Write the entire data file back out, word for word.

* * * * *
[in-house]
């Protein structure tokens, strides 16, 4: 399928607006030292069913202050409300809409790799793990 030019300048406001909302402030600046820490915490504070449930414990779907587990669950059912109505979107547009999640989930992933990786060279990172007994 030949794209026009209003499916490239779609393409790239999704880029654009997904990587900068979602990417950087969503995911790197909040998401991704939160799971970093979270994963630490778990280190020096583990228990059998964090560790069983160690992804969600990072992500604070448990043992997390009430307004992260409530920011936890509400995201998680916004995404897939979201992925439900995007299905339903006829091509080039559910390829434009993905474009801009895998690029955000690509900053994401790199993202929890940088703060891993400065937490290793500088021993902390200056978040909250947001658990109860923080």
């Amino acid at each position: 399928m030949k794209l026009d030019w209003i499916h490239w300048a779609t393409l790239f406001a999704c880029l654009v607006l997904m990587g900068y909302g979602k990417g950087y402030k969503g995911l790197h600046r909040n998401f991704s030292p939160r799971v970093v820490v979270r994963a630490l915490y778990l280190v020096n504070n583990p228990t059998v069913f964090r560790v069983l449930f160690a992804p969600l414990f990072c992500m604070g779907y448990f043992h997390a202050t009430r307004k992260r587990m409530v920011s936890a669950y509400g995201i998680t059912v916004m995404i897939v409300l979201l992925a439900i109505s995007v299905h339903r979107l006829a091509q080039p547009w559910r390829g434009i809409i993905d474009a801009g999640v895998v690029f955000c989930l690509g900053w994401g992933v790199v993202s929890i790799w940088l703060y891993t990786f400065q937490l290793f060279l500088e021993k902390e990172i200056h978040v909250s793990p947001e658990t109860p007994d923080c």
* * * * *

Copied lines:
[in-house]
């Protein structure tokens, strides 16, 4: 399928607006030292069913202050409300809409790799793990 030019300048406001909302402030600046820490915490504070449930414990779907587990669950059912109505979107547009999640989930992933990786060279990172007994 030949794209026009209003499916490239779609393409790239999704880029654009997904990587900068979602990417950087969503995911790197909040998401991704939160799971970093979270994963630490778990280190020096583990228990059998964090560790069983160690992804969600990072992500604070448990043992997390009430307004992260409530920011936890509400995201998680916004995404897939979201992925439900995007299905339903006829091509080039559910390829434009993905474009801009895998690029955000690509900053994401790199993202929890940088703060891993400065937490290793500088021993902390200056978040909250947001658990109860923080």
């Amino acid at each position: 399928m030949k794209l026009d030019w209003i499916h490239w300048a779609t393409l790239f406001a999704c880029l654009v607006l997904m990587g900068y909302g979602k990417g950087y402030k969503g995911l790197h600046r909040n998401f991704s030292p939160r799971v970093v820490v979270r994963a630490l915490y778990l280190v020096n504070n583990p228990t059998v069913f964090r560790v069983l449930f160690a992804p969600l414990f990072c992500m604070g779907y448990f043992h997390a202050t009430r307004k992260r587990m409530v920011s936890a669950y509400g995201i998680t059912v916004m995404i897939v409300l979201l992925a439900i109505s995007v299905h339903r979107l006829a091509q080039p547009w559910r390829g434009i809409i993905d474009a801009g999640v895998v690029f955000c989930l690509g900053w994401g992933v790199v993202s929890i790799w940088l703060y891993t990786f400065q937490l290793f060279l500088e021993k902390e990172i200056h978040v909250s793990p947001e658990t109860p007994d923080c």